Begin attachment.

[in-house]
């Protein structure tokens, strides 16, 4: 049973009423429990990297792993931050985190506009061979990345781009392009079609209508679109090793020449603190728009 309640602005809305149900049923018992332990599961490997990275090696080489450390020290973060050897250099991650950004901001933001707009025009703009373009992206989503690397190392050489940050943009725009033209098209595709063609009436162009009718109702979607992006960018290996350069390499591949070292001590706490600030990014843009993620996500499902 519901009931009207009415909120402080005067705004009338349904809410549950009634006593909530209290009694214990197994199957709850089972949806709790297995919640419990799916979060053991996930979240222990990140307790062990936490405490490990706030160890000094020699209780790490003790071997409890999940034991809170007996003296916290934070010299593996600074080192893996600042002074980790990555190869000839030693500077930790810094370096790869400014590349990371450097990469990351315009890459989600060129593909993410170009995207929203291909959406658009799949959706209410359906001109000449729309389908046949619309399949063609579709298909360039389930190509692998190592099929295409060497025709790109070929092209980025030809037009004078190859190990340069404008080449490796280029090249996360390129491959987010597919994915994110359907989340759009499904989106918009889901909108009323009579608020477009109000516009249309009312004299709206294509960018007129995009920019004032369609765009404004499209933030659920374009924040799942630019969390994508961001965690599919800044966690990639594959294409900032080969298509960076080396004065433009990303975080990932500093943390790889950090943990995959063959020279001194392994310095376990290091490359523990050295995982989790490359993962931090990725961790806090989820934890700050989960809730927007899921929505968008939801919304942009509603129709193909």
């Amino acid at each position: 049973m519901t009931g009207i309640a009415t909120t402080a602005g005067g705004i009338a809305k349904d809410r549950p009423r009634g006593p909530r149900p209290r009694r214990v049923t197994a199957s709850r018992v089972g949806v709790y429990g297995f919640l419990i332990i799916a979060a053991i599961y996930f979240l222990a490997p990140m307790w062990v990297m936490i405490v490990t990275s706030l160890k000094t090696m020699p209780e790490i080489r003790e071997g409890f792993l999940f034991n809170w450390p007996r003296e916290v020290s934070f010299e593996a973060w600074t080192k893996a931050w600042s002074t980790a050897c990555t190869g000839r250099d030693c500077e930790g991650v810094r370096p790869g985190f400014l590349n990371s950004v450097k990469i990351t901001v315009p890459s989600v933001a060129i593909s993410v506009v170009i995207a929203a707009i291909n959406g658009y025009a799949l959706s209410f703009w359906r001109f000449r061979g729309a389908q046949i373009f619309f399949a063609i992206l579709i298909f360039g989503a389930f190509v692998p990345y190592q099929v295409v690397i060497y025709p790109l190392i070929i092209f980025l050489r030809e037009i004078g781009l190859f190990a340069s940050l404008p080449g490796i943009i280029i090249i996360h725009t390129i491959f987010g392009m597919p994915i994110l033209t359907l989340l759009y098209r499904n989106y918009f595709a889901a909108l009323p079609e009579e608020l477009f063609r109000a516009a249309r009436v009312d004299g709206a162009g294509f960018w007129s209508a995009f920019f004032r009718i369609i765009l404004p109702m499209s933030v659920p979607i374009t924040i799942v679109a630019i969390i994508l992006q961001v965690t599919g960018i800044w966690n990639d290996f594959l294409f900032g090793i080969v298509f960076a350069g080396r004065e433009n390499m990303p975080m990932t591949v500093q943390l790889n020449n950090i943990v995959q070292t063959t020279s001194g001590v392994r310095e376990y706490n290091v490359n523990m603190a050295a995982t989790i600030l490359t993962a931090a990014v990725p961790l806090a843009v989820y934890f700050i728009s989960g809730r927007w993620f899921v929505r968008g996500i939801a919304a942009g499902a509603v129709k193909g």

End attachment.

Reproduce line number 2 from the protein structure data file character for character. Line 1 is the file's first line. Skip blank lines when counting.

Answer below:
């Protein structure tokens, strides 16, 4: 049973009423429990990297792993931050985190506009061979990345781009392009079609209508679109090793020449603190728009 309640602005809305149900049923018992332990599961490997990275090696080489450390020290973060050897250099991650950004901001933001707009025009703009373009992206989503690397190392050489940050943009725009033209098209595709063609009436162009009718109702979607992006960018290996350069390499591949070292001590706490600030990014843009993620996500499902 519901009931009207009415909120402080005067705004009338349904809410549950009634006593909530209290009694214990197994199957709850089972949806709790297995919640419990799916979060053991996930979240222990990140307790062990936490405490490990706030160890000094020699209780790490003790071997409890999940034991809170007996003296916290934070010299593996600074080192893996600042002074980790990555190869000839030693500077930790810094370096790869400014590349990371450097990469990351315009890459989600060129593909993410170009995207929203291909959406658009799949959706209410359906001109000449729309389908046949619309399949063609579709298909360039389930190509692998190592099929295409060497025709790109070929092209980025030809037009004078190859190990340069404008080449490796280029090249996360390129491959987010597919994915994110359907989340759009499904989106918009889901909108009323009579608020477009109000516009249309009312004299709206294509960018007129995009920019004032369609765009404004499209933030659920374009924040799942630019969390994508961001965690599919800044966690990639594959294409900032080969298509960076080396004065433009990303975080990932500093943390790889950090943990995959063959020279001194392994310095376990290091490359523990050295995982989790490359993962931090990725961790806090989820934890700050989960809730927007899921929505968008939801919304942009509603129709193909």